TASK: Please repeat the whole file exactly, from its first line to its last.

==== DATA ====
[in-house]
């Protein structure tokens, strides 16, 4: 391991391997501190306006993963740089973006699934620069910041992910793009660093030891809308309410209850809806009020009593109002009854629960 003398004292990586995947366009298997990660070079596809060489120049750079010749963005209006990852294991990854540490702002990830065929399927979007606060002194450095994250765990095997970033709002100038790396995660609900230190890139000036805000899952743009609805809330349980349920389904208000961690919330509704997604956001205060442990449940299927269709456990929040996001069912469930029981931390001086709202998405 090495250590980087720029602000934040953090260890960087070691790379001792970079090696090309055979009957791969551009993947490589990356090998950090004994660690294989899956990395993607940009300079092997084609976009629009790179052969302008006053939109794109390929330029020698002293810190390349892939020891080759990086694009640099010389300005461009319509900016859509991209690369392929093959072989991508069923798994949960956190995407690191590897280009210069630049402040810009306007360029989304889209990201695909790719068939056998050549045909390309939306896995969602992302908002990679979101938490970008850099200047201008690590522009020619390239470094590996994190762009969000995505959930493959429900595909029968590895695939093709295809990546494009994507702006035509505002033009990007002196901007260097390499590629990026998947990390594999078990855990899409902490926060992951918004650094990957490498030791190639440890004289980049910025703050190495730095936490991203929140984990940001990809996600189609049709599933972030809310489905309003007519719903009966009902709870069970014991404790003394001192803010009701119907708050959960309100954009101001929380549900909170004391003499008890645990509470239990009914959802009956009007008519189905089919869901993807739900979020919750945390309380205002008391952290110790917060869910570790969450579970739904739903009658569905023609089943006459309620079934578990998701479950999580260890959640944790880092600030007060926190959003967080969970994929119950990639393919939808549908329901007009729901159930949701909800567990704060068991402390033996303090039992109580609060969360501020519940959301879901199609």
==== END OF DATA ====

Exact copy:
[in-house]
């Protein structure tokens, strides 16, 4: 391991391997501190306006993963740089973006699934620069910041992910793009660093030891809308309410209850809806009020009593109002009854629960 003398004292990586995947366009298997990660070079596809060489120049750079010749963005209006990852294991990854540490702002990830065929399927979007606060002194450095994250765990095997970033709002100038790396995660609900230190890139000036805000899952743009609805809330349980349920389904208000961690919330509704997604956001205060442990449940299927269709456990929040996001069912469930029981931390001086709202998405 090495250590980087720029602000934040953090260890960087070691790379001792970079090696090309055979009957791969551009993947490589990356090998950090004994660690294989899956990395993607940009300079092997084609976009629009790179052969302008006053939109794109390929330029020698002293810190390349892939020891080759990086694009640099010389300005461009319509900016859509991209690369392929093959072989991508069923798994949960956190995407690191590897280009210069630049402040810009306007360029989304889209990201695909790719068939056998050549045909390309939306896995969602992302908002990679979101938490970008850099200047201008690590522009020619390239470094590996994190762009969000995505959930493959429900595909029968590895695939093709295809990546494009994507702006035509505002033009990007002196901007260097390499590629990026998947990390594999078990855990899409902490926060992951918004650094990957490498030791190639440890004289980049910025703050190495730095936490991203929140984990940001990809996600189609049709599933972030809310489905309003007519719903009966009902709870069970014991404790003394001192803010009701119907708050959960309100954009101001929380549900909170004391003499008890645990509470239990009914959802009956009007008519189905089919869901993807739900979020919750945390309380205002008391952290110790917060869910570790969450579970739904739903009658569905023609089943006459309620079934578990998701479950999580260890959640944790880092600030007060926190959003967080969970994929119950990639393919939808549908329901007009729901159930949701909800567990704060068991402390033996303090039992109580609060969360501020519940959301879901199609």